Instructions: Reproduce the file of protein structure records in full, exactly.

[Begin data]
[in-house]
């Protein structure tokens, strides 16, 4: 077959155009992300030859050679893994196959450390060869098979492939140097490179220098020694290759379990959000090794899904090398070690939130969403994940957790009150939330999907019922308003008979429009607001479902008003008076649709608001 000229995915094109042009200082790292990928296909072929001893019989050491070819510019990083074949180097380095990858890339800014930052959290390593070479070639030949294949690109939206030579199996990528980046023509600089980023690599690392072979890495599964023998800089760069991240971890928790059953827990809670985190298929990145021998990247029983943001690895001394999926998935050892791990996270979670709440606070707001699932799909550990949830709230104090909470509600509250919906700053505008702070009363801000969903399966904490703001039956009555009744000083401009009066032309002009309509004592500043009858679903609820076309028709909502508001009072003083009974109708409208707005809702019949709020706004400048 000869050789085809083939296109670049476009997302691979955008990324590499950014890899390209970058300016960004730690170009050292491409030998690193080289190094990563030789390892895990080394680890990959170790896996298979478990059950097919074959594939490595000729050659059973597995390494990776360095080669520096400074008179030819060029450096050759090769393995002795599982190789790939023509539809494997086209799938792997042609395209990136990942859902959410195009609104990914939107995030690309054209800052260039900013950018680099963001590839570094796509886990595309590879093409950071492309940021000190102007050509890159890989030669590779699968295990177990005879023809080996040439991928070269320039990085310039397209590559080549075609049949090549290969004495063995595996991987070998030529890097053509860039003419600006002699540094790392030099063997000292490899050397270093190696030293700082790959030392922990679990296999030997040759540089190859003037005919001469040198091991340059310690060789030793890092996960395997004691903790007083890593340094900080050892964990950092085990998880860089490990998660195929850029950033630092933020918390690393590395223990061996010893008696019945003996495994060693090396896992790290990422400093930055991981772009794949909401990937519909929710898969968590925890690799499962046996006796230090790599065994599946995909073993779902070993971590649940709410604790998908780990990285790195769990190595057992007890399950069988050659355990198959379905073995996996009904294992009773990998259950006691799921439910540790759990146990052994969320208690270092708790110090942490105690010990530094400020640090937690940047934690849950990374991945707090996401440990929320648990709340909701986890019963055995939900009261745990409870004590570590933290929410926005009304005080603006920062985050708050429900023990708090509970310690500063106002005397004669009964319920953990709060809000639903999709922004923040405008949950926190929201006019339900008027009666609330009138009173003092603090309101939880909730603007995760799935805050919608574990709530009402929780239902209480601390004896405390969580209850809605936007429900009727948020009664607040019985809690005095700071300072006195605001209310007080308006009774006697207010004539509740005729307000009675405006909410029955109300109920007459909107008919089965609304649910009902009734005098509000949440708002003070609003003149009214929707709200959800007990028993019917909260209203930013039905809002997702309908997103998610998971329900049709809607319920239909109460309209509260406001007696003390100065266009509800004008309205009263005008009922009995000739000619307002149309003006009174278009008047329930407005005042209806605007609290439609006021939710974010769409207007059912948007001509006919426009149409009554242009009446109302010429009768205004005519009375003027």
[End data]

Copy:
[in-house]
């Protein structure tokens, strides 16, 4: 077959155009992300030859050679893994196959450390060869098979492939140097490179220098020694290759379990959000090794899904090398070690939130969403994940957790009150939330999907019922308003008979429009607001479902008003008076649709608001 000229995915094109042009200082790292990928296909072929001893019989050491070819510019990083074949180097380095990858890339800014930052959290390593070479070639030949294949690109939206030579199996990528980046023509600089980023690599690392072979890495599964023998800089760069991240971890928790059953827990809670985190298929990145021998990247029983943001690895001394999926998935050892791990996270979670709440606070707001699932799909550990949830709230104090909470509600509250919906700053505008702070009363801000969903399966904490703001039956009555009744000083401009009066032309002009309509004592500043009858679903609820076309028709909502508001009072003083009974109708409208707005809702019949709020706004400048 000869050789085809083939296109670049476009997302691979955008990324590499950014890899390209970058300016960004730690170009050292491409030998690193080289190094990563030789390892895990080394680890990959170790896996298979478990059950097919074959594939490595000729050659059973597995390494990776360095080669520096400074008179030819060029450096050759090769393995002795599982190789790939023509539809494997086209799938792997042609395209990136990942859902959410195009609104990914939107995030690309054209800052260039900013950018680099963001590839570094796509886990595309590879093409950071492309940021000190102007050509890159890989030669590779699968295990177990005879023809080996040439991928070269320039990085310039397209590559080549075609049949090549290969004495063995595996991987070998030529890097053509860039003419600006002699540094790392030099063997000292490899050397270093190696030293700082790959030392922990679990296999030997040759540089190859003037005919001469040198091991340059310690060789030793890092996960395997004691903790007083890593340094900080050892964990950092085990998880860089490990998660195929850029950033630092933020918390690393590395223990061996010893008696019945003996495994060693090396896992790290990422400093930055991981772009794949909401990937519909929710898969968590925890690799499962046996006796230090790599065994599946995909073993779902070993971590649940709410604790998908780990990285790195769990190595057992007890399950069988050659355990198959379905073995996996009904294992009773990998259950006691799921439910540790759990146990052994969320208690270092708790110090942490105690010990530094400020640090937690940047934690849950990374991945707090996401440990929320648990709340909701986890019963055995939900009261745990409870004590570590933290929410926005009304005080603006920062985050708050429900023990708090509970310690500063106002005397004669009964319920953990709060809000639903999709922004923040405008949950926190929201006019339900008027009666609330009138009173003092603090309101939880909730603007995760799935805050919608574990709530009402929780239902209480601390004896405390969580209850809605936007429900009727948020009664607040019985809690005095700071300072006195605001209310007080308006009774006697207010004539509740005729307000009675405006909410029955109300109920007459909107008919089965609304649910009902009734005098509000949440708002003070609003003149009214929707709200959800007990028993019917909260209203930013039905809002997702309908997103998610998971329900049709809607319920239909109460309209509260406001007696003390100065266009509800004008309205009263005008009922009995000739000619307002149309003006009174278009008047329930407005005042209806605007609290439609006021939710974010769409207007059912948007001509006919426009149409009554242009009446109302010429009768205004005519009375003027």